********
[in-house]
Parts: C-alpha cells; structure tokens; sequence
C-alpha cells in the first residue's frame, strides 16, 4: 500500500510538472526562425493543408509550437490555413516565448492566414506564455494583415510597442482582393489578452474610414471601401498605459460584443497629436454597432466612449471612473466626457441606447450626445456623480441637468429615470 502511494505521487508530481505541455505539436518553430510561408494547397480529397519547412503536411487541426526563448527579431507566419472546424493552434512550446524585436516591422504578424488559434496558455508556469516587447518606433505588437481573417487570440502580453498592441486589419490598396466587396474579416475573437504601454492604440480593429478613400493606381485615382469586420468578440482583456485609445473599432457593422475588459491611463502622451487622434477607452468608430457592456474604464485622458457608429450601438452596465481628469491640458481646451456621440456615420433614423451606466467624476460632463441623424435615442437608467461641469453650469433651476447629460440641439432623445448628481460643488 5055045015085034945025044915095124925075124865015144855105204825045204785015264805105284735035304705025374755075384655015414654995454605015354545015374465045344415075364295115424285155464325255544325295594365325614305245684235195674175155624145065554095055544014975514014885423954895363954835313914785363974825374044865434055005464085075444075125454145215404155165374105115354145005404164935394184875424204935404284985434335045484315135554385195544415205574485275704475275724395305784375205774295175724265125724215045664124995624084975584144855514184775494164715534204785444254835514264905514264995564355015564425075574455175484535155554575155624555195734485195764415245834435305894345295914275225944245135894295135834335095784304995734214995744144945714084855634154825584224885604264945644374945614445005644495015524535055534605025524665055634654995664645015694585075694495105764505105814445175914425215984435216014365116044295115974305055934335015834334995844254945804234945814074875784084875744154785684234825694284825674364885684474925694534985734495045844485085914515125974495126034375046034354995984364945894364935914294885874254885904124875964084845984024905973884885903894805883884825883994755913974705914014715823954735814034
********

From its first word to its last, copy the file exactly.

[in-house]
Parts: C-alpha cells; structure tokens; sequence
C-alpha cells in the first residue's frame, strides 16, 4: 500500500510538472526562425493543408509550437490555413516565448492566414506564455494583415510597442482582393489578452474610414471601401498605459460584443497629436454597432466612449471612473466626457441606447450626445456623480441637468429615470 502511494505521487508530481505541455505539436518553430510561408494547397480529397519547412503536411487541426526563448527579431507566419472546424493552434512550446524585436516591422504578424488559434496558455508556469516587447518606433505588437481573417487570440502580453498592441486589419490598396466587396474579416475573437504601454492604440480593429478613400493606381485615382469586420468578440482583456485609445473599432457593422475588459491611463502622451487622434477607452468608430457592456474604464485622458457608429450601438452596465481628469491640458481646451456621440456615420433614423451606466467624476460632463441623424435615442437608467461641469453650469433651476447629460440641439432623445448628481460643488 5055045015085034945025044915095124925075124865015144855105204825045204785015264805105284735035304705025374755075384655015414654995454605015354545015374465045344415075364295115424285155464325255544325295594365325614305245684235195674175155624145065554095055544014975514014885423954895363954835313914785363974825374044865434055005464085075444075125454145215404155165374105115354145005404164935394184875424204935404284985434335045484315135554385195544415205574485275704475275724395305784375205774295175724265125724215045664124995624084975584144855514184775494164715534204785444254835514264905514264995564355015564425075574455175484535155554575155624555195734485195764415245834435305894345295914275225944245135894295135834335095784304995734214995744144945714084855634154825584224885604264945644374945614445005644495015524535055534605025524665055634654995664645015694585075694495105764505105814445175914425215984435216014365116044295115974305055934335015834334995844254945804234945814074875784084875744154785684234825694284825674364885684474925694534985734495045844485085914515125974495126034375046034354995984364945894364935914294885874254885904124875964084845984024905973884885903894805883884825883994755913974705914014715823954735814034